The CEO of New York-based tech company Boxed is offering an unusual benefit that lets employees know he values their families’ long-term success: free college tuition for their kids.
“We’re building a long-term business and if you are along for the ride, we are going to invest in you,” Chieh Huang told Forbes.
In a world where student debt is soaring for all college grads in the US, this rare company benefit has incredible value.
The decision to provide this benefit is deeply personal for Huang. Born to Taiwanese parents who immigrated to the US and lived modestly, Huang learned the importance of education as a pathway to success. He attended John Hopkins University and Fordham Law School and has achieved great entrepreneurial success with two lucrative companies. He sold his first company, a gaming studio, in 2011.
His current company, Boxed, is an online retailer that Forbes described as the “e-Costco.”
Huang’s philanthropic spirit made him consider the best way to give back to his employees. Most importantly, he wanted to improve their economic mobility. “The core is education,” he told Forbes. And with that he informed Boxed employees that he would cover 100% of the tuition costs for their children’s’ college educations.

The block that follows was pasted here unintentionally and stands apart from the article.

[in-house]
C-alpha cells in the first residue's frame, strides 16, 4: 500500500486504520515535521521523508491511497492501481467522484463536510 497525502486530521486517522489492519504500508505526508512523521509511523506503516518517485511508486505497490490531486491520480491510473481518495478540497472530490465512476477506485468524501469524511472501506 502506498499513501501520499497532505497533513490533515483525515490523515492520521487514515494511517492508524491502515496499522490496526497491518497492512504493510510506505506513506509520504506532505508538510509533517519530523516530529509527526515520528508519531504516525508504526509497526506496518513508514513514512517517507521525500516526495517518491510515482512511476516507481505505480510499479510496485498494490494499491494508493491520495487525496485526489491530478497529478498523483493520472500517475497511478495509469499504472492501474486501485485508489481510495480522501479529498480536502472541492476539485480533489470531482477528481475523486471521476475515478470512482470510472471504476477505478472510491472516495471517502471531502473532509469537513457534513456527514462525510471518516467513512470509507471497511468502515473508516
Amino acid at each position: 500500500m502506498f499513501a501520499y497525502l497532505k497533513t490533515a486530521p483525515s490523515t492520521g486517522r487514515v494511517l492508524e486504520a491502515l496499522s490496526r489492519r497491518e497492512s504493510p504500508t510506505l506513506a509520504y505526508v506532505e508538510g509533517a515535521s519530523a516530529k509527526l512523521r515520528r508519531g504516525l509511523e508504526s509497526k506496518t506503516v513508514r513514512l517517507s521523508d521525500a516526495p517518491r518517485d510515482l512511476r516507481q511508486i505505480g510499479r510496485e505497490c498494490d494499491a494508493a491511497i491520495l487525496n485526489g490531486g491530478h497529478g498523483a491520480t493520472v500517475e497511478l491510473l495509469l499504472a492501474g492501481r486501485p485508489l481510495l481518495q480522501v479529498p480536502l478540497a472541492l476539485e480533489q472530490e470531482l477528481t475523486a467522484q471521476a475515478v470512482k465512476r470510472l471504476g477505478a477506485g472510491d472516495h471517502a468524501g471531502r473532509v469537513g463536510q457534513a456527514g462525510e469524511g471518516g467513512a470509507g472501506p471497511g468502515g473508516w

In this way, Boxed is highly unique, if not solitary, in its pledge to fully pay for the college tuition for the children of employees.
While colleges sometimes offer tuition assistance for their employees’ children, it’s rare for companies to do so. Even Google — which has famously amazing benefits — doesn’t pay the tuition of its employees’ kids, as Bloomberg has noted.
To be sure, Google reimburses workers for classes so they “never stop learning.” Apple will also reimburse employees for classes they take, and Starbucks recently announced a partnership with Arizona State University that will cover the costs of employees’ online education.
Boxed is different in that its tuition benefit benefits the children of employees and not the workers themselves, showing the company’s commitment to a family’s long-term economic mobility.
“If you are the child of someone who works at Boxed, it’s not the lack of money that is going to prevent you from going to college,” Huang told Forbes.
While he has yet to iron out the details of his plan, Huang told Forbes he intends to create a nonprofit that will own shares of Boxed that are now valued at $US1 million. He says he’s going to front the tuition for now.
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